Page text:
I recently saw a post in an online forum that caught my attention. I’ve changed some of the details, to protect this person’s privacy. However, I wanted to share this here on the blog, as I hear from many nurses that they find it challenging to get a job. And I find this fascinating, as I read all about how we are still experiencing a nursing shortage. It went a little something like this…
“I am a new grad and I am looking for a position in a local hospital. I have applied to numerous positions, however, I have only had 1 interview in 3 months. I am not sure if my resume is stopping me from getting an interview or if it is my lack of medical experience. I was in the banking industry at the front desk for over 11 years and nursing is a second career.”
Following the nursing career conversations online and being an active participant in many nurse forums, I read about this a lot. A nurse graduates, with or without medical experience, and cannot seem to find work. How can this be when we simultaneously discuss a nursing shortage?
Well, nursing shortage or not- you want to find a job. And quickly, no doubt!
- Stop Trying So Hard. I know this tip will be difficult to take. Yet sometimes we simply have to back off. A great colleague of mine, Nat Couropmitree, once shared with me how trying too hard actually creates a backfire effect. What happens is we begin to get so frustrated and desperate that we spread that energy into everything we do. So if we are trying (and I mean TRYING with clenched fists, tight jaws, and gripped teeth) too hard to get a job… we are probably propelling them away from us. If this is the case, if you feel as though you are attempting to force a new nursing career to happen… you may want to take a break. Yes, I can imagine that you want to work and need the money. And at the same time, give yourself a short break. Step away from the job search and go do something else. Take your mind off of your nursing career- you may be surprised by what happens next!
- Get Crystal Clear. Another one that can create some discomfort. Many times we are unable to secure what we want because we are all over the place. Kinda like throwing spaghetti at the wall and hoping one strand will stick. If you ‘just want a job’ you may be out there interviewing for everything under the sun. Even jobs you would never consider or enjoy doing. And guess what? The universe is going to deliver you mixed results. Now, when you get crystal clear on the exact role you want to be doing- really envision yourself in this ideal job- you’ll have much more success. When you do what’s suggested in tip one (take a break), you can use this time to practice a visualization exercise that will attract your nursing role to you.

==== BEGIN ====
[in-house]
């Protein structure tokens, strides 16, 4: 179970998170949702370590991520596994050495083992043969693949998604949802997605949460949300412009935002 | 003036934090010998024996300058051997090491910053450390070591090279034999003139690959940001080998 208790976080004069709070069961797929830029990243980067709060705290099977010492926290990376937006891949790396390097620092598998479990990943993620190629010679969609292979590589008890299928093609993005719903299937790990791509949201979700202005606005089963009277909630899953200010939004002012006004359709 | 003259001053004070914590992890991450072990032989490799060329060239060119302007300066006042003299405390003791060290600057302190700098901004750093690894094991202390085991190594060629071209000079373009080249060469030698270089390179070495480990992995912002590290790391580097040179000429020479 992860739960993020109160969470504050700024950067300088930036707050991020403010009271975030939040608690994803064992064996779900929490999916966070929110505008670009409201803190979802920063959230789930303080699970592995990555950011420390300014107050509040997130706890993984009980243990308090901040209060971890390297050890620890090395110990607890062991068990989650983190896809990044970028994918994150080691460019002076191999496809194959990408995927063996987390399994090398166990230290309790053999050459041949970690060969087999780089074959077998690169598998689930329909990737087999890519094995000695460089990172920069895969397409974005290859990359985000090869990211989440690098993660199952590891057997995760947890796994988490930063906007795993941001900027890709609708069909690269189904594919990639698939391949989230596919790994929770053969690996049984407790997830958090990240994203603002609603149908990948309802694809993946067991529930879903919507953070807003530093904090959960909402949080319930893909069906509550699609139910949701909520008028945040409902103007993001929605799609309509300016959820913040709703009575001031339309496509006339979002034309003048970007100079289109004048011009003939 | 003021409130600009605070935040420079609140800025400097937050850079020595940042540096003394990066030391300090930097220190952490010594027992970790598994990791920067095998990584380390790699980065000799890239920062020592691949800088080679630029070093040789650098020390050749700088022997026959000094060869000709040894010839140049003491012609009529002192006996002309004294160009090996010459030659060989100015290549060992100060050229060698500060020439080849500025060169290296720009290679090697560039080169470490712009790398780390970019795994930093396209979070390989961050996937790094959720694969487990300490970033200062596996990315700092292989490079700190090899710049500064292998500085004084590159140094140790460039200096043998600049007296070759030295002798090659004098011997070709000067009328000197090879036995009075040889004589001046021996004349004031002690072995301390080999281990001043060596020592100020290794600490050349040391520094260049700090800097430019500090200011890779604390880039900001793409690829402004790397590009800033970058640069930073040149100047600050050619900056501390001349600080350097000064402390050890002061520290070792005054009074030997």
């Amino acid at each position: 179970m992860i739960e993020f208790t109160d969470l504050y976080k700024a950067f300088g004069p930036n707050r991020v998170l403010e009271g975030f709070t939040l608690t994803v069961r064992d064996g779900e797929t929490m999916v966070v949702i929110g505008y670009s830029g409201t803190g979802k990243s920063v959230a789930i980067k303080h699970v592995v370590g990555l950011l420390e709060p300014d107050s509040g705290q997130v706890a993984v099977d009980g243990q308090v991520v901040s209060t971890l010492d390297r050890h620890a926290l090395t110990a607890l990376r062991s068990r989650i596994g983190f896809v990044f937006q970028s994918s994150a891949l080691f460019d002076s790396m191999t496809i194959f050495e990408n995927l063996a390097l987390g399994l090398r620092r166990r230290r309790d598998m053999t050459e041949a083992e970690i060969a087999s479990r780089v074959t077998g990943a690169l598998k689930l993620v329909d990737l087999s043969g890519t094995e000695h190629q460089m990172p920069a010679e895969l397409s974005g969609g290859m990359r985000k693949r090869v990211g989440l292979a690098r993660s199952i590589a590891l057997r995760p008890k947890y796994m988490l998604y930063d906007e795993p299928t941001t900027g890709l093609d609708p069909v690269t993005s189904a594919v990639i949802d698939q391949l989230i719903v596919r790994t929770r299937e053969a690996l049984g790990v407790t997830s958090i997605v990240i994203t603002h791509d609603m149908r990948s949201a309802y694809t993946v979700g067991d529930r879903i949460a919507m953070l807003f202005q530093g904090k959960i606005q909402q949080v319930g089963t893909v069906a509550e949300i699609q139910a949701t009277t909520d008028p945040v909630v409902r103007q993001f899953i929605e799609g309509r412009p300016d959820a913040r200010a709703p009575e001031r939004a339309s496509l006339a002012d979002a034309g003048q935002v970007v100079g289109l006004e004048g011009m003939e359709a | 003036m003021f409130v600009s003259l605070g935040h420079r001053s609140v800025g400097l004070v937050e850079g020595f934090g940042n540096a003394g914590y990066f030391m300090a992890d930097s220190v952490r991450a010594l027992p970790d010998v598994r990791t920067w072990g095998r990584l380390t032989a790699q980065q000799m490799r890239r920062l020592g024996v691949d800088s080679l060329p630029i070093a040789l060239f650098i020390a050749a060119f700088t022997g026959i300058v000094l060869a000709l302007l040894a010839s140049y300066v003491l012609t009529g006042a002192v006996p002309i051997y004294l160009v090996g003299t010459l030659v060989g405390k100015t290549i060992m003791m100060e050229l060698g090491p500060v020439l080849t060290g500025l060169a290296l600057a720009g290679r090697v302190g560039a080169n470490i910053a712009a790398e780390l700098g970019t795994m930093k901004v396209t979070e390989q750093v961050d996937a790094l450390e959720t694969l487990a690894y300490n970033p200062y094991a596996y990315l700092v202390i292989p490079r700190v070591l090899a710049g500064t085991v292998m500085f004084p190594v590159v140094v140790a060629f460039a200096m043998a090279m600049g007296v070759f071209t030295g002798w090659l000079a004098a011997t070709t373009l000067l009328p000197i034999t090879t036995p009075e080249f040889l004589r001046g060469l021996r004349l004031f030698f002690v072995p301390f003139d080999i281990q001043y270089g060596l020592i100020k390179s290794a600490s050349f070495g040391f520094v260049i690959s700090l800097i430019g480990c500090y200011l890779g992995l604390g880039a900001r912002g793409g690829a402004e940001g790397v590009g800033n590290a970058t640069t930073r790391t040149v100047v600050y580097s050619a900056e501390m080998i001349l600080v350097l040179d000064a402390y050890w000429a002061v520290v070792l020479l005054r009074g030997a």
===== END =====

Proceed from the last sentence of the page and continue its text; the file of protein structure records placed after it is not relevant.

- Open Up to Opportunity. OK- so you’ve taken a break and used that time wisely visualizing the dream nursing job. Now it’s time to stay still. What?? More stillness? No really, sometimes in our constant movement of doing (looking for that nursing job) we miss subtle cues. If you’ve done the steps above, then you’ve increased your chances for support. Sure, you’ve taken the action steps (resumes, letters, phone calls, and interviews). Now it’s time for some non-doing to allow your nursing career to come to you. Again, I know this sounds tough. And somewhat counterproductive. However, trust me. It works! When I stopped looking for a new job… the one at the gym just came to me like that! It was so super simple. I just had to open up to the opportunities that were presenting themselves to me. So while you might be sending out resumes to hospitals- can you find a nursing role in a non-traditional setting that has everything you want and need?
I’d love to hear what I missed. What would you add to the list above? How do you think you might use some creativity and innovation to land a nursing career? Share a comment below and thanks for reading!
About the Author: As a keynote speaker, bestselling author and virtual conference host, Elizabeth partners with hospitals, organizations, associations, and nursing groups to help transform the field of nursing from the inside out. As the bestselling author of ‘Nursing from Within‘, Elizabeth guides nurses and nursing students to a change in perspective, helping them make the inner shift needed to better maneuver the sometimes challenging realities of being a caregiver.